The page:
After the war, Facel returned to building combustion chambers for license-built Rolls-Royce and de Havilland gas turbines. Daninos decided to diversify his production, and soon the company was fabricating scooter chassis, kitchen cabinets, and office furniture. The company's diversification brought it into the automobile business as a supplier of specialty bodies for Panhard, Delahaye, and Simca.
The French-Ford Comete took Facel to the brink of actual automotive manufacture because, unlike the others, the coupe was a Facel design. The Comete, in fact, was an obvious precursor of the Facel Vega with its wrap-round rear window and the legendary "roly-poly" seats. But the chassis and 2.2-liter V-8 engine never lived up to the promise of the bodywork, and the Comete was eventually dropped. Gee, what a shame. I always wanted one of those.
Daninos longed to do a bit more than build car bodies for auto manufacturers. He wanted to build a car of his own, and he saw an opening in the collapse of the French ultra-luxury industry.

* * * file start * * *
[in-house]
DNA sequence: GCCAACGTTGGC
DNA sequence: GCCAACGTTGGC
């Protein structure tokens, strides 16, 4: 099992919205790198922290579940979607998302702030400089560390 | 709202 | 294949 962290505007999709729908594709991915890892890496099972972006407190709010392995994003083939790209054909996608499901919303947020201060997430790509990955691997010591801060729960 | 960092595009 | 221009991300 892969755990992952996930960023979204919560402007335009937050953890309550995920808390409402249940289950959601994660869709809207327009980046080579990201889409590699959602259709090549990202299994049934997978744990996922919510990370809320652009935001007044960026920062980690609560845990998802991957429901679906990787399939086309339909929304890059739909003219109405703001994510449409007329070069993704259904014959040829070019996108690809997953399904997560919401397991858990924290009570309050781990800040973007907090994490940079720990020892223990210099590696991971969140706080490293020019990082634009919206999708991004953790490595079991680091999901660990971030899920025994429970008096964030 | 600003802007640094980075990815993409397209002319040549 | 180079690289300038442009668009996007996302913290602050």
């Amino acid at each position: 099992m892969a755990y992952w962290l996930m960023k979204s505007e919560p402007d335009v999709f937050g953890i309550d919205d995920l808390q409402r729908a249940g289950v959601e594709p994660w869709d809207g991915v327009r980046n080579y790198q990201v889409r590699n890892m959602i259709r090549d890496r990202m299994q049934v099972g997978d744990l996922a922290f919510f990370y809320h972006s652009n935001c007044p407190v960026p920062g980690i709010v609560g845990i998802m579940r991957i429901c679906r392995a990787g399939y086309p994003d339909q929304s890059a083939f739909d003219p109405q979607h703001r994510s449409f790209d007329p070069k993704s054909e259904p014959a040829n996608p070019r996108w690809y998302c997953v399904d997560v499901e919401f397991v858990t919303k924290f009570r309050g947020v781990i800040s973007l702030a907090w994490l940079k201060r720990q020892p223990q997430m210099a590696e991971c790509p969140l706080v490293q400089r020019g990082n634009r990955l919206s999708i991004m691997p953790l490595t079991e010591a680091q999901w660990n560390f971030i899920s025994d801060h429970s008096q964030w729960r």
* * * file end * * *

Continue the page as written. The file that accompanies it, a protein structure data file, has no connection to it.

At the 1954 Paris Auto Show, Daninos shocked the press and public with a show car he called the Vega, after the star. Designed by Jacques Brasseur, the show car was sleek, understated and elegant. The grille and headlights combined modern design with classic, and the thin-pillared greenhouse had a lightness about it. Brightwork was kept to a tasteful minimum, with virtually all the bright pieces on the car being fashioned from stainless steel. Inside, the well-tailored seats and the full gauges and lever-operated controls showed the company's aeronautic influences.
While the interior and exterior of the first Facel Vega reeked of European sophistication, American power lurked under the hood. Knowing that building an engine from scratch was a daunting and expensive task, Daninos went shopping in America and chose the 276 cubic inch De Soto Firedome V-8. With a compression ratio of 7.5:1, hemispherical combustion chambers and pushrods operating its overhead valves, the venerable hemi offered 180 horsepower at 4,500 rpm, more than enough for grand touring in the European tradition.